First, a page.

Meet the New Catholicism, Same as the Old Catholicism

2013-09-21 Pope Francis

The Internet was all abuzz this week with news that Pope Francis had announced bold, sweeping changes to Catholic teachings on abortion, gay marriage, and contraception. Except, of course, that he hadn’t. Even a little bit.

This is the second time that Pope Francis has issued statements that amount to basically restating fundamental Christian theology, and has been met with awestruck praise from the mainstream press for revolutionizing the Catholic faith. Don’t get me wrong: I’m pleased (even as a non-Catholic) that everyone seems to love the New Catholicism so much. I’m just scratching my head because it is actually the same as the Old Catholicism.

Of course that’s a bit of an exaggeration: Pope Francis’s tone is markedly different. But that doesn’t actually justify all the “did you hear what the Pope just said!?!?!” coverage that is coming out, because the secular press is just as incapable of understanding the New Catholicism as it was of understanding the Old Catholicism. It hated the one and loves the other, but it understands neither

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Forced Abortions Around the World

As a general rule when I’m talking about the abortion issue I’m talking about it primarily in America. And, within that context, I usually refer to those who want abortion to be kept legal as “pro-choice”. I use that term for three reasons. The first is that, in my experience, it is generally accurate. Most people who call themselves pro-choice are genuinely concerned with the welfare of women and with ensuring women have the power to determine their own destiny. The second reason is that I generally think it’s a good idea to let your political opponents describe their own positions, including naming it. And the last is that trying to advance alternative names (e.g. “pro-abortion”) ends up doing nothing but creating silly, endless debates about terminology that accomplish nothing. Usually: it’s a waste of time.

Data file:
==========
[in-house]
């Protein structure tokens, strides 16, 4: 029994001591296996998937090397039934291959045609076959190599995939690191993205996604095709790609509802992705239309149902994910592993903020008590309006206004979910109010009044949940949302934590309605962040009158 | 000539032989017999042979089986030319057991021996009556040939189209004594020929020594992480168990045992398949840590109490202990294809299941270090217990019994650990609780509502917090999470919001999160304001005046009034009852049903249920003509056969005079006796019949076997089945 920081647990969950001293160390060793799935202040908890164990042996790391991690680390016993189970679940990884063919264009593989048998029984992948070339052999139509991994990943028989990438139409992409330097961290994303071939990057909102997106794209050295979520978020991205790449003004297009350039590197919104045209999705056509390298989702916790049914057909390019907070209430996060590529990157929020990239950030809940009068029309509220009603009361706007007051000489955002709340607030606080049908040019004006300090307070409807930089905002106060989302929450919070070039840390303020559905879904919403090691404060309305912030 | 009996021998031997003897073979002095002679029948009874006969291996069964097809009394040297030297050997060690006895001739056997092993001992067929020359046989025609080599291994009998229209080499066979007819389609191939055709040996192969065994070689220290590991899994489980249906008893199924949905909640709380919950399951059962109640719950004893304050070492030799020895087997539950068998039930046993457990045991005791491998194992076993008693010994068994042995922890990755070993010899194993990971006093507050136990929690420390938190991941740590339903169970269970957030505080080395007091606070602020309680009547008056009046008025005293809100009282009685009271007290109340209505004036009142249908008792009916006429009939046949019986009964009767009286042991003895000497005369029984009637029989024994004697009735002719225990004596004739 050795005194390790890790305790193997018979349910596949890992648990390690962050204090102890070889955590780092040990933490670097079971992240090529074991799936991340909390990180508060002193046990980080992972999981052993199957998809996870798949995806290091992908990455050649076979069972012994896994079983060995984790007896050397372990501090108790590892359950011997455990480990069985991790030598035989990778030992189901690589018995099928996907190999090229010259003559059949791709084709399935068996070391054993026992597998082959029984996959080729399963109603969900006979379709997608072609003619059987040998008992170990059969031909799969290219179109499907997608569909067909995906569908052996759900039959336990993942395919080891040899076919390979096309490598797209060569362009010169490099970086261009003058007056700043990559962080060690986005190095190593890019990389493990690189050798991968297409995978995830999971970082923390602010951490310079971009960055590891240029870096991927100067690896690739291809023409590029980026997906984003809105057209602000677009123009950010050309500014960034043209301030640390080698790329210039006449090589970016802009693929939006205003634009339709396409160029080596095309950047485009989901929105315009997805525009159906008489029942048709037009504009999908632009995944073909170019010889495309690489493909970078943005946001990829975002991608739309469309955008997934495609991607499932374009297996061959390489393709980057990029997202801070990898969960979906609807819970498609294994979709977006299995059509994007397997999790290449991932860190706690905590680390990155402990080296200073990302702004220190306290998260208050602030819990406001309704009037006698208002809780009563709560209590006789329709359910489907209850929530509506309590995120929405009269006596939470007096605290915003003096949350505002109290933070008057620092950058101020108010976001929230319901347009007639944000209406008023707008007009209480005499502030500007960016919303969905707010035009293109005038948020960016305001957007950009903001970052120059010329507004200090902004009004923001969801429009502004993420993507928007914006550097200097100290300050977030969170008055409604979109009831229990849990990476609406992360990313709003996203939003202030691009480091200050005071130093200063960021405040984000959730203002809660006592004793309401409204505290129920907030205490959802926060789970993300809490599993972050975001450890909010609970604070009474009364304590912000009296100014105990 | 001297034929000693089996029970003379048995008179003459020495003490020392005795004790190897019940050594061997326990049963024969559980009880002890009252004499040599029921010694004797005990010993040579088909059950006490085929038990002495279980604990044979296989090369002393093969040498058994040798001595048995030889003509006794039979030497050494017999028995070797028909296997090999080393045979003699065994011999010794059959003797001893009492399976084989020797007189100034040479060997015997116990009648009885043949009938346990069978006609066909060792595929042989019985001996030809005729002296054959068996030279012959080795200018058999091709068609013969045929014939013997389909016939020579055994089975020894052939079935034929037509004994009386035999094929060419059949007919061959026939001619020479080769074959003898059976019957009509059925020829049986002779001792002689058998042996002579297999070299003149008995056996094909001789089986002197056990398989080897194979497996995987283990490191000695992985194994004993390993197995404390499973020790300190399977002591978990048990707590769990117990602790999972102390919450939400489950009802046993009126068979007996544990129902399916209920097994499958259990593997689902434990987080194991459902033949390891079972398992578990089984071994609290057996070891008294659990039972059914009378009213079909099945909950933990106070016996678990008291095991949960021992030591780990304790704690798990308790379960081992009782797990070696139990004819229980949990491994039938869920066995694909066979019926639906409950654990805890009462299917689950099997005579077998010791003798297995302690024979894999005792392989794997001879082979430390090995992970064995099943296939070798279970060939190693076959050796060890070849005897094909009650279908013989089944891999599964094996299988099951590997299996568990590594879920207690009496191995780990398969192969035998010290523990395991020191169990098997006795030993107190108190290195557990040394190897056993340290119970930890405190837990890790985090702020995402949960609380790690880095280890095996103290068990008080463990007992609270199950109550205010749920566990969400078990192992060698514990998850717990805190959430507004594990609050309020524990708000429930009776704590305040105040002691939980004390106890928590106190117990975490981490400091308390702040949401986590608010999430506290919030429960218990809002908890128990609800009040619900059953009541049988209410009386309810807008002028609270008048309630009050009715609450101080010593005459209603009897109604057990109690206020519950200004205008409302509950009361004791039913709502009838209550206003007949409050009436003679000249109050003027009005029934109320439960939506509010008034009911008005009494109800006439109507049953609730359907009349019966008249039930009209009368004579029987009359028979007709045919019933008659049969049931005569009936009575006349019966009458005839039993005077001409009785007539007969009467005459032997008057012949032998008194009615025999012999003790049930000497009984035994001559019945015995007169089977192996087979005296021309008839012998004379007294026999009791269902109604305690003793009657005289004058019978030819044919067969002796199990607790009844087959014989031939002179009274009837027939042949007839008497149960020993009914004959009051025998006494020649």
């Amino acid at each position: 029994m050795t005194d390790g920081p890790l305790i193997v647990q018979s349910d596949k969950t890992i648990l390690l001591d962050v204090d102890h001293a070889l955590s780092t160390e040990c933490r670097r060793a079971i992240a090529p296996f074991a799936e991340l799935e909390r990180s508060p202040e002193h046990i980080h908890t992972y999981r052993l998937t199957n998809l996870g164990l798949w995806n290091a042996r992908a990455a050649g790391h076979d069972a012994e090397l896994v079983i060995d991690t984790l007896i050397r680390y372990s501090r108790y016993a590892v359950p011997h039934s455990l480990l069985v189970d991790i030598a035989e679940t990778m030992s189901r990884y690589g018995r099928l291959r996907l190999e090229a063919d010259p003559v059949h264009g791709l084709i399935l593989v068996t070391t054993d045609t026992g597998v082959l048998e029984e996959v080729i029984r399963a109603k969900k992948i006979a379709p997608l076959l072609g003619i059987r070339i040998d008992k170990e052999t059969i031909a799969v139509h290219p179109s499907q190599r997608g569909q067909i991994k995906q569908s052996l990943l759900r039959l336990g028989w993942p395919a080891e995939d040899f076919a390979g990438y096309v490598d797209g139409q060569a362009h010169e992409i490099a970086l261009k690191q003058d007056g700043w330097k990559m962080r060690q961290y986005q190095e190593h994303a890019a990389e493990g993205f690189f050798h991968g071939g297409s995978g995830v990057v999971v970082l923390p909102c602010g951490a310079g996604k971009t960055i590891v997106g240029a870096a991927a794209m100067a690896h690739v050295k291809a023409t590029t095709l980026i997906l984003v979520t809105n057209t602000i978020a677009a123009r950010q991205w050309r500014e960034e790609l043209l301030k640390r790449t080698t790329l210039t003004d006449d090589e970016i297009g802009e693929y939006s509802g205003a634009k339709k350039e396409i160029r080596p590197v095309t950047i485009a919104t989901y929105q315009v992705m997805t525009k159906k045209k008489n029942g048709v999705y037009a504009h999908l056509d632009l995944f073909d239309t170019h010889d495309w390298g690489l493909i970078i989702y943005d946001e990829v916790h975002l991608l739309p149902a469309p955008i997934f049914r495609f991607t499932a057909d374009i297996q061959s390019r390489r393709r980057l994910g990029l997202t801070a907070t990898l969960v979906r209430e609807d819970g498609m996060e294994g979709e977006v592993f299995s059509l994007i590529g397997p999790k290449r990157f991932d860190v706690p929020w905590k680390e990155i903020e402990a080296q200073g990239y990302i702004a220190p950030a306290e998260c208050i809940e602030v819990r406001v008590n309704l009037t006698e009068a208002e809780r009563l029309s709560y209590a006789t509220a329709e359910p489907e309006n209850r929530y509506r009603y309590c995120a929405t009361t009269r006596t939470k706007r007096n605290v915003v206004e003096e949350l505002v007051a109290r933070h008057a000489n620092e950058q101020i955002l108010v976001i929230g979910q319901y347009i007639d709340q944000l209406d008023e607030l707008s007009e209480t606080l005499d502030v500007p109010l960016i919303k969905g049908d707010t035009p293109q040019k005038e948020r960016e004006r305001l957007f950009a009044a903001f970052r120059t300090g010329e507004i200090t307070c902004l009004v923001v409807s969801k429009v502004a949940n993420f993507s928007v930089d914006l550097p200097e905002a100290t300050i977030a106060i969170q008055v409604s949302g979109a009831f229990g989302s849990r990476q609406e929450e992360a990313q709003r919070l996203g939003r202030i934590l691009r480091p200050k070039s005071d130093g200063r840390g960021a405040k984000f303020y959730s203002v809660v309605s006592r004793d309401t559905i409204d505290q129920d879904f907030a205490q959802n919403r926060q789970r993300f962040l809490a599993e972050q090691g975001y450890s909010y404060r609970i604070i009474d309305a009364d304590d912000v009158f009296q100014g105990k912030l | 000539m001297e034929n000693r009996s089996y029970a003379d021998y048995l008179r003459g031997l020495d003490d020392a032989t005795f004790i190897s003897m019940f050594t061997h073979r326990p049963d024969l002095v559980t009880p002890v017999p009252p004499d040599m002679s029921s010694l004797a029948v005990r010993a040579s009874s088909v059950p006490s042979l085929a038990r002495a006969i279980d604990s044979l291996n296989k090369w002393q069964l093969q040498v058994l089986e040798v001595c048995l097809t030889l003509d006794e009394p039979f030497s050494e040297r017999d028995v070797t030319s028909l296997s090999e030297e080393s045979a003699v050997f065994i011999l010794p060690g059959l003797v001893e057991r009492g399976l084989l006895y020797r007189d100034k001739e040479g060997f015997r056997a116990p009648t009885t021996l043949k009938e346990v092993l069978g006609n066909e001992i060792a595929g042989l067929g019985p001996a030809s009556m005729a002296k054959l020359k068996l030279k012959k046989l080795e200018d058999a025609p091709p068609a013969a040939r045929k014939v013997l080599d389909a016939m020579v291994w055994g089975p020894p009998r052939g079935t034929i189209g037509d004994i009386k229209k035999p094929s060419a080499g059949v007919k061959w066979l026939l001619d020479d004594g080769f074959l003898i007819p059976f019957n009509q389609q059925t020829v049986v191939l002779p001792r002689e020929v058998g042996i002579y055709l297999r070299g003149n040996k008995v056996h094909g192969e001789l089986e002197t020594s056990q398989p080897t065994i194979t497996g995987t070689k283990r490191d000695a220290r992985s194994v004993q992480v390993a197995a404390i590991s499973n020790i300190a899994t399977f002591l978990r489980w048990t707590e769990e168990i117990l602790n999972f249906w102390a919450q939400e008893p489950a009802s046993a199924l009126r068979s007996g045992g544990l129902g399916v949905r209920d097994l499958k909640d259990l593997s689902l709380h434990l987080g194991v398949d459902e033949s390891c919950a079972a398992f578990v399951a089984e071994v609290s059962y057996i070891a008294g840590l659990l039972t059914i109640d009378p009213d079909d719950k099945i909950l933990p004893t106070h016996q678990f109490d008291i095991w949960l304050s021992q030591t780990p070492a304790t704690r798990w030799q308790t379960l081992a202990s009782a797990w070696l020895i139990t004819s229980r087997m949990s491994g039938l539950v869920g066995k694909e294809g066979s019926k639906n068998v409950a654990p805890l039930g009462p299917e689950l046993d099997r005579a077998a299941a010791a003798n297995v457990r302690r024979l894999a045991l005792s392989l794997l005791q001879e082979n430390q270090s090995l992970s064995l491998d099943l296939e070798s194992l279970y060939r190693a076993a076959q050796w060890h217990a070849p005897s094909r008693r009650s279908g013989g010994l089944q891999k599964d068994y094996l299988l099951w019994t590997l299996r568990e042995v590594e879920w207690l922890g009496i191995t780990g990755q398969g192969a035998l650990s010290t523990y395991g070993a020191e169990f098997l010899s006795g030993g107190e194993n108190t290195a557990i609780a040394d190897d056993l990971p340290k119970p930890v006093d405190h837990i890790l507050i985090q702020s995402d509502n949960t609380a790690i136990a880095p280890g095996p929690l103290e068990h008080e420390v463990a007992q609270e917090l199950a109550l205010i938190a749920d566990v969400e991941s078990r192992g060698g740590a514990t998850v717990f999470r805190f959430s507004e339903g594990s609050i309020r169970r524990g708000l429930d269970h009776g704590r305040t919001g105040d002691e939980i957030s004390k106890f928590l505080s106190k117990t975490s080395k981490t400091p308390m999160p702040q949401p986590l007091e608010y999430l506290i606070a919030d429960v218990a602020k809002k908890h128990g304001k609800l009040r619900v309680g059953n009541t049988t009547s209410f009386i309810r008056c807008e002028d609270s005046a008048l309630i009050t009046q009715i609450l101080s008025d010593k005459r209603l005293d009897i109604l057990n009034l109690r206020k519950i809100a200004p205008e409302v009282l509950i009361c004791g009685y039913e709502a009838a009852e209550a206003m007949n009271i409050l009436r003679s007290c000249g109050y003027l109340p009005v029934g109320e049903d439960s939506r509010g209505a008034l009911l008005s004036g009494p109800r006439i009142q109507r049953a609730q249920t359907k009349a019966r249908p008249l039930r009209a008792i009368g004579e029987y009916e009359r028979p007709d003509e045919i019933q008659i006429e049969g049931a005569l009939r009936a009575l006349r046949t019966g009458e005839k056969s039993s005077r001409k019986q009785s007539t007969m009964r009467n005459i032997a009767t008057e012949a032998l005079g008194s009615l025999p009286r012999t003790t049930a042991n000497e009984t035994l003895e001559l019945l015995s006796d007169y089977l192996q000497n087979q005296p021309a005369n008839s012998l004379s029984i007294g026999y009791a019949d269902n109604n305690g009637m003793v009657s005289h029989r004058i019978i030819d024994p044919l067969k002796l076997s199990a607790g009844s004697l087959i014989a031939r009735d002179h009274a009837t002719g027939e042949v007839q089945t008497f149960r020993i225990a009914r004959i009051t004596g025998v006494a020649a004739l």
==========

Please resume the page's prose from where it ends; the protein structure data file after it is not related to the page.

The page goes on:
But, while most ordinary Americans are really pro-choice, the specter of forced abortions is a real human rights concern both here at home and also internationally. Here are three stories from three very different countries (the US, Ireland and China) that don’t attempt to be at all comprehensive, but just look at different impacts of forced abortion policies on women and society. 

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“Never Once Did I Have to Sacrifice My Intellect for My Faith”

2013-04-28 Atheist's Dilemma

A simple, beautiful recounting of one young woman’s journey from atheism to Catholicism. I loved it.

I also thought how it might be a really great thing for someone to come to Christianity after a life of atheism rather than the other way around. So often the folks who are raised in the faith have a hard time coming to grasp the value of what has always been right in front of them. Does a fish really understand what water is? Because someone wandering through a desert absolutely will.